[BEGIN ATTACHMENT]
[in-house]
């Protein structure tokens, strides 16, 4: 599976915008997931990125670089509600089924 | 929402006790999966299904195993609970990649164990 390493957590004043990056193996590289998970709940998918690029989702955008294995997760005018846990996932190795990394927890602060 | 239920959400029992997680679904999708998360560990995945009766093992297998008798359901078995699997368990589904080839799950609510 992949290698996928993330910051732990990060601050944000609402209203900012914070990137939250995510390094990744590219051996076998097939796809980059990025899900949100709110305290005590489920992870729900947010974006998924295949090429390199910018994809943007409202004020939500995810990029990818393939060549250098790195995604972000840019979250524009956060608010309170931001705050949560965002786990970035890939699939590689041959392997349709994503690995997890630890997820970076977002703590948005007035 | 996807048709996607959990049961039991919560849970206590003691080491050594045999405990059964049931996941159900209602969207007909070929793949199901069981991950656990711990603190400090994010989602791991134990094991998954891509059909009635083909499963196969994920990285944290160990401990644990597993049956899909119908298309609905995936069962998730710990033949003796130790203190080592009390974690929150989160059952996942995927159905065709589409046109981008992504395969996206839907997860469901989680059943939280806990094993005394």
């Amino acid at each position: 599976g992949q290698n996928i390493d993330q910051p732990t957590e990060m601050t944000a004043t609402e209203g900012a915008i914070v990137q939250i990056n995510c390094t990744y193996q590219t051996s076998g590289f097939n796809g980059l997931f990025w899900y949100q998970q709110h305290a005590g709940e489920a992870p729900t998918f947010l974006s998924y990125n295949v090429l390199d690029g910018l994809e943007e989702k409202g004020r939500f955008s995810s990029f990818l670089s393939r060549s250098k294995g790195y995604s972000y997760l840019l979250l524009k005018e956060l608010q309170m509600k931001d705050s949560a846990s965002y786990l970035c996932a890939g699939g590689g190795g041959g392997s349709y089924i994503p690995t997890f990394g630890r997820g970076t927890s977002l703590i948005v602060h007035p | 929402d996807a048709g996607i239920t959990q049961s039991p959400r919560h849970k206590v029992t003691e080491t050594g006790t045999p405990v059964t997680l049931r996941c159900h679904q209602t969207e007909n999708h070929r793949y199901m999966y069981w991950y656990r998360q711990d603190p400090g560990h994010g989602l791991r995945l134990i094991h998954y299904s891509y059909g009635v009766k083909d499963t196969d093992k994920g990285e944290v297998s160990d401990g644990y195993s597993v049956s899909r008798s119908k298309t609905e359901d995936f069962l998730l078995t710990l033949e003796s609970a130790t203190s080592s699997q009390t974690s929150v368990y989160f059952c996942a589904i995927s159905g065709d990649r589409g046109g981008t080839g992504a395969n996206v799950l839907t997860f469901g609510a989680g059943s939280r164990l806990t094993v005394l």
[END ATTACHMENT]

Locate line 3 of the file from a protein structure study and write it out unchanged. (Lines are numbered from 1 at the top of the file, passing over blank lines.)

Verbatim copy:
């Amino acid at each position: 599976g992949q290698n996928i390493d993330q910051p732990t957590e990060m601050t944000a004043t609402e209203g900012a915008i914070v990137q939250i990056n995510c390094t990744y193996q590219t051996s076998g590289f097939n796809g980059l997931f990025w899900y949100q998970q709110h305290a005590g709940e489920a992870p729900t998918f947010l974006s998924y990125n295949v090429l390199d690029g910018l994809e943007e989702k409202g004020r939500f955008s995810s990029f990818l670089s393939r060549s250098k294995g790195y995604s972000y997760l840019l979250l524009k005018e956060l608010q309170m509600k931001d705050s949560a846990s965002y786990l970035c996932a890939g699939g590689g190795g041959g392997s349709y089924i994503p690995t997890f990394g630890r997820g970076t927890s977002l703590i948005v602060h007035p | 929402d996807a048709g996607i239920t959990q049961s039991p959400r919560h849970k206590v029992t003691e080491t050594g006790t045999p405990v059964t997680l049931r996941c159900h679904q209602t969207e007909n999708h070929r793949y199901m999966y069981w991950y656990r998360q711990d603190p400090g560990h994010g989602l791991r995945l134990i094991h998954y299904s891509y059909g009635v009766k083909d499963t196969d093992k994920g990285e944290v297998s160990d401990g644990y195993s597993v049956s899909r008798s119908k298309t609905e359901d995936f069962l998730l078995t710990l033949e003796s609970a130790t203190s080592s699997q009390t974690s929150v368990y989160f059952c996942a589904i995927s159905g065709d990649r589409g046109g981008t080839g992504a395969n996206v799950l839907t997860f469901g609510a989680g059943s939280r164990l806990t094993v005394l």